Fyodor Lukyanov is Editor-in-Chief of Russia in Global Affairs, Chairman of the Presidium of the Council on Foreign and Defense Policy, and Research Director of the Valdai International Discussion Club.
Pavel Koshkin is Deputy Editor-in-Chief of Russia Direct and a contributing writer to Russia Beyond The Headlines
Resume: In the aftermath of the 2015 BRICS summit in Ufa, Fyodor Lukyanov, head of Russia’s Council on Foreign and Defense Policy, discusses how the BRICS are evolving in response to changing geopolitical conditions
The recent BRICS Summit, which took place in Ufa, Russia on July 8-9, attracted significant commentary in both the Russian and Western media about the expanding role that Russia and other BRICS nations – Brazil, India, China, and South Africa – hope to play in the world.
While it would be overstating matters to say that the BRICS are creating an alternative geopolitical architecture for the world – recent steps such as the launch of the New Development Bank and a reserve currency pool suggest that the BRICS are taking steps to assert greater control over future geopolitical developments.
With that in mind, Russia Direct interviewed Fyodor Lukyanov, an influential Russian foreign policy analyst and the head of the Council on Foreign and Defense Policy, for his take on the potential role that the BRICS might play in the world. As Lukyanov explains, the BRICS are fundamentally non-Western, but that does not imply that they are anti-Western.
Russia Direct: What are the most important results of the 2015 BRICS Summit and what are their implications, especially for the West?
Fyodor Lukyanov: There is so far no reason to speak about the implications from the summit: There will be no direct implications. The BRICS is a process – not even an organization, but rather a sort of union that is emerging, along with its gradual development.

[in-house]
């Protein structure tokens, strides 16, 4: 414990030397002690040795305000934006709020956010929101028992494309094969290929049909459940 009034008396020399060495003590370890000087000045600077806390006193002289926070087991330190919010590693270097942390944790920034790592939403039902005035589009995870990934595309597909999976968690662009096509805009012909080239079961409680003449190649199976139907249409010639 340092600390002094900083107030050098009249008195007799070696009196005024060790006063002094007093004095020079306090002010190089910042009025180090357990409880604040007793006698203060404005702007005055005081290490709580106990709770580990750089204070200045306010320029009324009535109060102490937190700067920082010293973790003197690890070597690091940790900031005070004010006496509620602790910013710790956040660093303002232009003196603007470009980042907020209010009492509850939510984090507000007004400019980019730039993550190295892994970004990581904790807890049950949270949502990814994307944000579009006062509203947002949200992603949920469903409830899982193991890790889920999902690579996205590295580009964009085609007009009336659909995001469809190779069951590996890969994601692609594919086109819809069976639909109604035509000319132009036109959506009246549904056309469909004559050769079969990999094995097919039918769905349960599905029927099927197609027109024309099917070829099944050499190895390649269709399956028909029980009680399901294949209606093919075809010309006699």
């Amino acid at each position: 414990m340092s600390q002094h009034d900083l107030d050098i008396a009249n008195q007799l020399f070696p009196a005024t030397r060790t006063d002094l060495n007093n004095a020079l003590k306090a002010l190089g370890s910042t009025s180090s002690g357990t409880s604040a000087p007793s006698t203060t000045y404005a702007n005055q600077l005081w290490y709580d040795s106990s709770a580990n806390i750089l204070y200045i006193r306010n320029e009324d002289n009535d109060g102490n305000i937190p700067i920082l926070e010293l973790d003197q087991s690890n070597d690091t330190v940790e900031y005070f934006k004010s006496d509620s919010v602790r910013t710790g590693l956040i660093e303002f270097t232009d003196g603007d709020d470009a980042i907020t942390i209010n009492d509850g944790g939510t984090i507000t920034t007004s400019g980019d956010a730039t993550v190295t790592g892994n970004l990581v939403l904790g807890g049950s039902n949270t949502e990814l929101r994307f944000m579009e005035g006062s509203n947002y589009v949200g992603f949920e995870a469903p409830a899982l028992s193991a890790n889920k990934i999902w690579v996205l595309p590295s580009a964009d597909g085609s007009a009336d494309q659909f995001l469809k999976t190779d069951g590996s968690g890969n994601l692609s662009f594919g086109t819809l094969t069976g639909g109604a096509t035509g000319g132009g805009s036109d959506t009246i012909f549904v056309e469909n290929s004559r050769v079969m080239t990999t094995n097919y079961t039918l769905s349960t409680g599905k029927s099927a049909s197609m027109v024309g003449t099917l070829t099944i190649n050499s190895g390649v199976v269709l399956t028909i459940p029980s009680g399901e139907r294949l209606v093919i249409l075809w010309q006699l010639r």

Every year the summit brings together BRICS leaders who confirm their intentions and commitments to work together and add something new to the agenda, but it is not necessarily a specific decision.
Yet, there was indeed a big shift in the BRICS during one of the previous summits one year ago, when the leaders decided to create the Development Bank and currency reserve pool. And this became a big step forward, because for the first time BRICS moved in the direction of creating alternative international institutions. But the BRICS won’t make such moves every year, because it is a very gradual process. That’s why there will be only attempts to understand this situation in the near future.
Regarding the importance of the results and meetings, I would say that the influence of the BRICS is another sign of the gradual weakening of the West’s influence in the world. Particularly, such unhealthy attention that the BRICS attracts from the West indicates that the West is aware of its own weaknesses and is concerned that there will be alternative institutions.
But they are emerging much slower than they could be. Nevertheless, the Western countries properly understand this trend. And they are not satisfied with this trend.
RD: While the BRICS as a complex, self-developing bloc is gradually adjusting to the current geopolitical situation, do current conditions really favor its further development?
F.L.: Despite obvious differences between countries, the current state of affairs favors the BRICS, but it doesn’t necessarily mean that a new [geopolitical] architecture is emerging before our eyes. Again, this process is very slow and depends on different circumstances.
RD: You said that the West is becoming aware of its weakening influence in the world, but it doesn’t actually see the BRICS as a serious threat and doesn’t exaggerate the importance of the BRICS, as Russia does.
F.L.: So far, nobody is seriously defying the West. The country participants of the BRICS – except Russia, which is more impatient because of certain reasons – don’t want to produce an impression that they are coming together against the West, but again the problem is not whether they challenge the West now, but it rather stems from the fact that there is a gradual process of the West losing its monopoly in the world and it is accompanied by the same gradual process of emerging the counties which can theoretically fulfill the functions of [alternative institutions].
RD: How do you assess the possibility of other countries such Pakistan or Iran joining the BRICS?
F.L.: It is hardly likely because, first of all, the BRICS is not an organization in which it is possible to join and get a formal membership. It is a sort of club that mostly resembles the G7, a club that brings together countries that have common interests.